OpenJurist

991 F2d 613 Goodman Sfd Johnston Environmental Corporation v. E Knight

991 F.2d 613

61 USLW 2690, 28 Collier Bankr.Cas.2d 1261,
24 Bankr.Ct.Dec. 300, Bankr. L. Rep. P 75,229

In re David GOODMAN, d/b/a S.F.D. Imports, Sendo Stores,
Brass Discount, Debtor.
JOHNSTON ENVIRONMENTAL CORPORATION, Successor to
International Packaging Corporation,
Plaintiff-Appellee-Cross-Appellant,
v.
James E. KNIGHT; John A. Knight; Mary Katherine Knight,
Individually, and Trustees of the Katherine
McClellan Knight Revocable Trust UTA
June 2, 1987,
Defendants-
Appellants-
Cross-Appellees.
In re David GOODMAN, d/b/a S.F.D. Imports, Sendo Stores,
Brass Discount, Debtor.
JOHNSTON ENVIRONMENTAL CORPORATION, Successor to
International Packaging Corporation; Santa Ana
Properties; David Goodman, Plaintiffs-Appellees,
v.
James E. KNIGHT; John A. Knight; Mary Katherine Knight,
Individually, and Trustees of the Katherine
McClellan Knight Revocable Trust UTA
June 2, 1987, Defendants-Appellants.

Nos. 91-55456, 91-55571 and 91-55458.

United States Court of Appeals,
Ninth Circuit.

Argued and Submitted August 18, 1992.
Decided April 23, 1993.

William G. Malcolm, Malcolm, Cisneros & Houser, Irvine, CA, Gerard R. Kilroy, Howard, Kulik & Chizever, Los Angeles, CA, William A. Francis, Glendale, CA, for plaintiffs-appellees-cross-defendants-appellants.

Peter M. Appleton, Tyre, Kamins, Katz & Granof, Los Angeles, CA, for defendants-appellants-cross-plaintiffs-appellees.

Appeal from the United States District Court for the Central District of California.

Before: NORRIS, REINHARDT, and TROTT, Circuit Judges.

TROTT, Circuit Judge:

OVERVIEW

1

James A. Knight, John A. Knight, and Mary Katherine Knight (collectively "the Knights") own commercial rental property ("the Property") in Santa Ana, California. David Goodman, a Chapter 11 debtor in bankruptcy as of September 1, 1988 ("the Debtor"), was a subordinate sub-sublessee of a portion of the Property. The Debtor acquired this leasehold interest from International Packaging Corporation ("IPC"), the predecessor in interest to Johnston Environmental Corporation ("Johnston"). Because the Debtor's use of the Property violated various provisions of the Santa Ana Municipal Code, the City of Santa Ana threatened the Knights on January 24, 1989, with criminal prosecution. The Knights eventually responded by sending Notices to Quit to all lessees and by filing an unlawful detainer action in Santa Ana Municipal Court against all intermediate lessees, but not the Debtor. Prior to so doing, the Knights by their own admission had been notified by letter of Goodman's pending bankruptcy. The bankruptcy court made a finding of fact that the Knights and their attorney of record were put on notice as of January 19, 1990 that the debtor had filed a petition in bankruptcy. It is also noteworthy that the lease from the Knights' standpoint was economically disadvantageous.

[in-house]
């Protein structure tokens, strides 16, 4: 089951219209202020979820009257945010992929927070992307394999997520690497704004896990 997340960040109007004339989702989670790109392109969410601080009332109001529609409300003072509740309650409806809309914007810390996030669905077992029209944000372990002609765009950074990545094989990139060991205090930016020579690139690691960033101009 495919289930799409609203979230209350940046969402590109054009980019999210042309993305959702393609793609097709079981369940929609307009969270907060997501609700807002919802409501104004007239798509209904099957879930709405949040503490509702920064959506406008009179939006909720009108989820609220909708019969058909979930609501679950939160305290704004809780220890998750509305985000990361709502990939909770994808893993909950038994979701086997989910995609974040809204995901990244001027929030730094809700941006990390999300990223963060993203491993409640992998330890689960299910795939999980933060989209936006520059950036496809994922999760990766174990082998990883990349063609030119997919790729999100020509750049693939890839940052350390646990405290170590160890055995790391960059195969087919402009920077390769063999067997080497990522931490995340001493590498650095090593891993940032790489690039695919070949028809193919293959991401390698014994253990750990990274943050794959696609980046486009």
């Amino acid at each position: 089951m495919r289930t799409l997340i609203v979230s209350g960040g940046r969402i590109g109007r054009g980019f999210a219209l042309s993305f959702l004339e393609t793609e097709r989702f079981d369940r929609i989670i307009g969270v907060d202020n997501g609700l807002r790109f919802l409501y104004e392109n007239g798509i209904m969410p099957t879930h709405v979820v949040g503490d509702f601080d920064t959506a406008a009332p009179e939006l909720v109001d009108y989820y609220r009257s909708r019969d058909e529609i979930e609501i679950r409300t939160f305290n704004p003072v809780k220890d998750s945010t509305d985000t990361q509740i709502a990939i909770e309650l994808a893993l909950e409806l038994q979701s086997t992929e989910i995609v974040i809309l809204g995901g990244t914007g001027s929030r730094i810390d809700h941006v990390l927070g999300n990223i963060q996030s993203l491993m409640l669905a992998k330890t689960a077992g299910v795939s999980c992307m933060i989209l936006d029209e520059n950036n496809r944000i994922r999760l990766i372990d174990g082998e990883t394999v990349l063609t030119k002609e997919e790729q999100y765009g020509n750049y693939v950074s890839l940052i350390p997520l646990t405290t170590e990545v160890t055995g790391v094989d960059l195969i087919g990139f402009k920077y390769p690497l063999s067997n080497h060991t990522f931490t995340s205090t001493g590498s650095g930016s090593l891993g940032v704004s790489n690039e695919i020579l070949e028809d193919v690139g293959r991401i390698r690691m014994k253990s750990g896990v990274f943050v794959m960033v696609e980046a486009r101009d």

2

In an attempt to accommodate the automatic stay provisions of 11 U.S.C. § 362, the Knights on February 26, 1990, filed a unilateral "Stipulation" in bankruptcy court in which they tried to exempt the Debtor from the result of their unlawful detainer action in State court. The bankruptcy court rejected the stipulation, however, and determined the Knights had violated the automatic stay provisions of 11 U.S.C. § 362(h) (1988). The bankruptcy court further concluded, however, that the violation was not willful. Accordingly, the Debtor's request for costs and sanctions was denied. The bankruptcy court permanently enjoined the Knights from pursuing the unlawful detainer action.

3

The Knights then appealed to the district court. The district court upheld the permanent injunction, but reversed the bankruptcy's court's holding that the violations were not willful. The district court remanded the action to the bankruptcy court to determine the amount of damages resulting from the Knights' violation of the automatic stay. The district court's remand order noted that the bankruptcy court should consider the undecided issue of whether a corporation, i.e. Johnston, has standing to obtain damages for a violation of the automatic stay.

4

The Knights appeal the permanent injunction. The Knights also appeal the district court's holdings that they (1) violated the automatic stay, and (2) were liable for damages flowing therefrom. The Knights claim inter alia that the disputed subordinate sublease was not property of the Debtor's estate. Johnston appeals the district court's remand to the bankruptcy court to determine whether a corporation has standing to recover damages for a violation of the automatic stay. We have jurisdiction of these three consolidated timely appeals pursuant to 28 U.S.C. § 158(d). We conclude the following: (1) The bankruptcy court did not abuse its discretion in refusing to accept the Knights' offer to stipulate that the Debtor's interest in the subordinate sublease would be protected notwithstanding the results of proceedings in State court; (2) the Knights' action to cancel the master lease was a core proceeding; and (3) the disputed subordinate sublease was property of the Debtor's estate. As a result, we agree with the district court that the bankruptcy court's issuance of a permanent injunction against the Knights "from taking any further action on the Notices and/or the Complaint for Unlawful Detainer, except to dismiss it" was proper and within the power of the issuing court. We also find that the Knights willfully violated the automatic stay, but that because the term "individual" in 11 U.S.C. § 362(h) does not include a corporation, the bankruptcy court did not err in refusing to award sanctions. Thus, we affirm the district court in part, reverse the district court in part, and remand for appropriate proceedings consistent with this opinion.